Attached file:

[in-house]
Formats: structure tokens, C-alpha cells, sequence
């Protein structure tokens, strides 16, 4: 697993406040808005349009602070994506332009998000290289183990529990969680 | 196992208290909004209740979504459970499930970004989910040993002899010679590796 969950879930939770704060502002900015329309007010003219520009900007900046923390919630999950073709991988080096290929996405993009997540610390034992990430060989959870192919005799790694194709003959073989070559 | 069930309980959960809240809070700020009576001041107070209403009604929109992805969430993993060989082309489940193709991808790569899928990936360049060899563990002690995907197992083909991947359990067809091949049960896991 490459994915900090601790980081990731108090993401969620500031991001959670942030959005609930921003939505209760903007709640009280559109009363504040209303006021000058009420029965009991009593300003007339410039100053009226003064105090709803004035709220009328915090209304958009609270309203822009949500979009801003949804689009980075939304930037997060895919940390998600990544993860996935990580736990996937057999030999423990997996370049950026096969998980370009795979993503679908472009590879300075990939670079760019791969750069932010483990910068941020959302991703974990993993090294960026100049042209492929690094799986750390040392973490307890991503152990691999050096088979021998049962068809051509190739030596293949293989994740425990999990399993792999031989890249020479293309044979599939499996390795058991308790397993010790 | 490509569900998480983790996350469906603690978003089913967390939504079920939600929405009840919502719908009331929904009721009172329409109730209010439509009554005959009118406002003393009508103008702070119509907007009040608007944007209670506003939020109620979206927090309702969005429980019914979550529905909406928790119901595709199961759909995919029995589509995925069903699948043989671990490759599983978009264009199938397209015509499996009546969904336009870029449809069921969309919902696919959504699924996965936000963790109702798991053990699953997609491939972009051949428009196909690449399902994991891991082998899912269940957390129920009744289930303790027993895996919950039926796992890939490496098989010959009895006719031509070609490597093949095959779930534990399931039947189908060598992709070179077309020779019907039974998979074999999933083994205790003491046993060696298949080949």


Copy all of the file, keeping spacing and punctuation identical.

[in-house]
Formats: structure tokens, C-alpha cells, sequence
């Protein structure tokens, strides 16, 4: 697993406040808005349009602070994506332009998000290289183990529990969680 | 196992208290909004209740979504459970499930970004989910040993002899010679590796 969950879930939770704060502002900015329309007010003219520009900007900046923390919630999950073709991988080096290929996405993009997540610390034992990430060989959870192919005799790694194709003959073989070559 | 069930309980959960809240809070700020009576001041107070209403009604929109992805969430993993060989082309489940193709991808790569899928990936360049060899563990002690995907197992083909991947359990067809091949049960896991 490459994915900090601790980081990731108090993401969620500031991001959670942030959005609930921003939505209760903007709640009280559109009363504040209303006021000058009420029965009991009593300003007339410039100053009226003064105090709803004035709220009328915090209304958009609270309203822009949500979009801003949804689009980075939304930037997060895919940390998600990544993860996935990580736990996937057999030999423990997996370049950026096969998980370009795979993503679908472009590879300075990939670079760019791969750069932010483990910068941020959302991703974990993993090294960026100049042209492929690094799986750390040392973490307890991503152990691999050096088979021998049962068809051509190739030596293949293989994740425990999990399993792999031989890249020479293309044979599939499996390795058991308790397993010790 | 490509569900998480983790996350469906603690978003089913967390939504079920939600929405009840919502719908009331929904009721009172329409109730209010439509009554005959009118406002003393009508103008702070119509907007009040608007944007209670506003939020109620979206927090309702969005429980019914979550529905909406928790119901595709199961759909995919029995589509995925069903699948043989671990490759599983978009264009199938397209015509499996009546969904336009870029449809069921969309919902696919959504699924996965936000963790109702798991053990699953997609491939972009051949428009196909690449399902994991891991082998899912269940957390129920009744289930303790027993895996919950039926796992890939490496098989010959009895006719031509070609490597093949095959779930534990399931039947189908060598992709070179077309020779019907039974998979074999999933083994205790003491046993060696298949080949």